S.D.Cal.: Databases checked by probation officers showed def was still on probation before probation search; GFE applies

Defendant claimed his probation search was unreasonable because he was off probation when the search occurred. All the evidence, however, shows that the officers acted in good faith because they checked databases, and it all showed he was still on probation. Their reliance was objectively reasonable, and the search was based on reasonable suspicion. United States v. Fencl, 2023 U.S. Dist. LEXIS 2231 (S.D. Cal. Jan. 5, 2023):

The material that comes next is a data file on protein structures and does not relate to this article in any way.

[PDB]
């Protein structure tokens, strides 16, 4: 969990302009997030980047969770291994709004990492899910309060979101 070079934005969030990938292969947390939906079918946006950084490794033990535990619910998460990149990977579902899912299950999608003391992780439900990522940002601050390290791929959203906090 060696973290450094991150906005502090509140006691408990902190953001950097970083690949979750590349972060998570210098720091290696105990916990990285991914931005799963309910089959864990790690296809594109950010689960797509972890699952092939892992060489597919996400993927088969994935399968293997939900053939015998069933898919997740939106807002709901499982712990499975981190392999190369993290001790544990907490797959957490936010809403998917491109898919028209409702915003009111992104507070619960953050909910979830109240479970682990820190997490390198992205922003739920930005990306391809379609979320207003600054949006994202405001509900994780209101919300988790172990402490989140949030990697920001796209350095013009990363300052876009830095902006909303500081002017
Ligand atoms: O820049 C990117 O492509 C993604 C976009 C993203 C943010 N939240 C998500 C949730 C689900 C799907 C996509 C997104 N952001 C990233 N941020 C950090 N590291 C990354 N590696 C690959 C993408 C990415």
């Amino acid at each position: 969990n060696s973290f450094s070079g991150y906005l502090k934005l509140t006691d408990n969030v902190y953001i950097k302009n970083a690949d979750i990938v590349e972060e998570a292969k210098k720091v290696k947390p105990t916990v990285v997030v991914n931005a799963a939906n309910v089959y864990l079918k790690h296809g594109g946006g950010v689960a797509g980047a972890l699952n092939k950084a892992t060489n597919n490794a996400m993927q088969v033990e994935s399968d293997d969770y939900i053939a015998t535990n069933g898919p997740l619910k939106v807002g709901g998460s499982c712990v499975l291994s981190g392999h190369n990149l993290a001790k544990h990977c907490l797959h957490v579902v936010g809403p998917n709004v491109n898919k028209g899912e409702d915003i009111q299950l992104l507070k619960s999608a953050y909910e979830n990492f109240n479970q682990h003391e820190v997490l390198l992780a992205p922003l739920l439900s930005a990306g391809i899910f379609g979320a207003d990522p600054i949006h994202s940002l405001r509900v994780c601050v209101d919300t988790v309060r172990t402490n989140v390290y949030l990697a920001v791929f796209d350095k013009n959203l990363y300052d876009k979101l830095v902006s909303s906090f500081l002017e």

Here, the Court finds that the Government has met its burden. First, there is no evidence that Detective White organized the search of Defendant’s residence in a manner that was reckless, grossly negligent, or deliberately designed to violate Defendant’s Fourth Amendment rights. In fact, the opposite is closer to the truth. White checked the SD Law database, asked a colleague to check court records, and called the San Diego County Probation Office to confirm Defendant’s probation status. Opp’n Supp. at 5-6. Each source incorrectly informed him that Defendant was on probation subject to a Fourth Amendment waiver, but it was reasonable for Detective White to rely on them in planning the search. Id. Nevertheless, Defendant contends that White ignored a “sea of red flags” which should have “alerted him to the possibility that he needed to apply for a warrant.” Mot. Supp. at 15. The Court is not convinced that any of these “red flags” would have alerted a reasonable officer to the unconstitutionality of the search.

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